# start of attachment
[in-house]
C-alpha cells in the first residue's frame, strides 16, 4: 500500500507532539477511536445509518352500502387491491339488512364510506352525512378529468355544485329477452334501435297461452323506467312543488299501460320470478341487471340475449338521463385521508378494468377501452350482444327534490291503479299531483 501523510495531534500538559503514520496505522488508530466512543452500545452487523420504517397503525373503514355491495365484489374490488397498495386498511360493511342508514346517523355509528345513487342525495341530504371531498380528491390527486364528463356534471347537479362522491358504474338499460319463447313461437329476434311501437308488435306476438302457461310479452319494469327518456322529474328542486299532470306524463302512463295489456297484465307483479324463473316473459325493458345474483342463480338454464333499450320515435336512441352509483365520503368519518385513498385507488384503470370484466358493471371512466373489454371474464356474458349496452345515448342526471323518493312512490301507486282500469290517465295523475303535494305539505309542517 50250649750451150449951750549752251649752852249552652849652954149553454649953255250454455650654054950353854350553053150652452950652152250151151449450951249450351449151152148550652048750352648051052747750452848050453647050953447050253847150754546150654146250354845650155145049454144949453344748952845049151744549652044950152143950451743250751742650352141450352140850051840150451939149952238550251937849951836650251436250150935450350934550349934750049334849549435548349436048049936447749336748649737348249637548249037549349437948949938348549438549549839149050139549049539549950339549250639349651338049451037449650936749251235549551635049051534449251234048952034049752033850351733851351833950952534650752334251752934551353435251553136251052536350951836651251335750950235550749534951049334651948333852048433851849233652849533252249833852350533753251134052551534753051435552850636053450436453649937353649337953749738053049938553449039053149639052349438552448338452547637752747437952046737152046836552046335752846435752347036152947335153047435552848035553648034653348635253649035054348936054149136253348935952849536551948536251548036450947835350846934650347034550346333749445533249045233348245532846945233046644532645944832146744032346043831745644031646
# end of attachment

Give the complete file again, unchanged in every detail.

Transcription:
[in-house]
C-alpha cells in the first residue's frame, strides 16, 4: 500500500507532539477511536445509518352500502387491491339488512364510506352525512378529468355544485329477452334501435297461452323506467312543488299501460320470478341487471340475449338521463385521508378494468377501452350482444327534490291503479299531483 501523510495531534500538559503514520496505522488508530466512543452500545452487523420504517397503525373503514355491495365484489374490488397498495386498511360493511342508514346517523355509528345513487342525495341530504371531498380528491390527486364528463356534471347537479362522491358504474338499460319463447313461437329476434311501437308488435306476438302457461310479452319494469327518456322529474328542486299532470306524463302512463295489456297484465307483479324463473316473459325493458345474483342463480338454464333499450320515435336512441352509483365520503368519518385513498385507488384503470370484466358493471371512466373489454371474464356474458349496452345515448342526471323518493312512490301507486282500469290517465295523475303535494305539505309542517 50250649750451150449951750549752251649752852249552652849652954149553454649953255250454455650654054950353854350553053150652452950652152250151151449450951249450351449151152148550652048750352648051052747750452848050453647050953447050253847150754546150654146250354845650155145049454144949453344748952845049151744549652044950152143950451743250751742650352141450352140850051840150451939149952238550251937849951836650251436250150935450350934550349934750049334849549435548349436048049936447749336748649737348249637548249037549349437948949938348549438549549839149050139549049539549950339549250639349651338049451037449650936749251235549551635049051534449251234048952034049752033850351733851351833950952534650752334251752934551353435251553136251052536350951836651251335750950235550749534951049334651948333852048433851849233652849533252249833852350533753251134052551534753051435552850636053450436453649937353649337953749738053049938553449039053149639052349438552448338452547637752747437952046737152046836552046335752846435752347036152947335153047435552848035553648034653348635253649035054348936054149136253348935952849536551948536251548036450947835350846934650347034550346333749445533249045233348245532846945233046644532645944832146744032346043831745644031646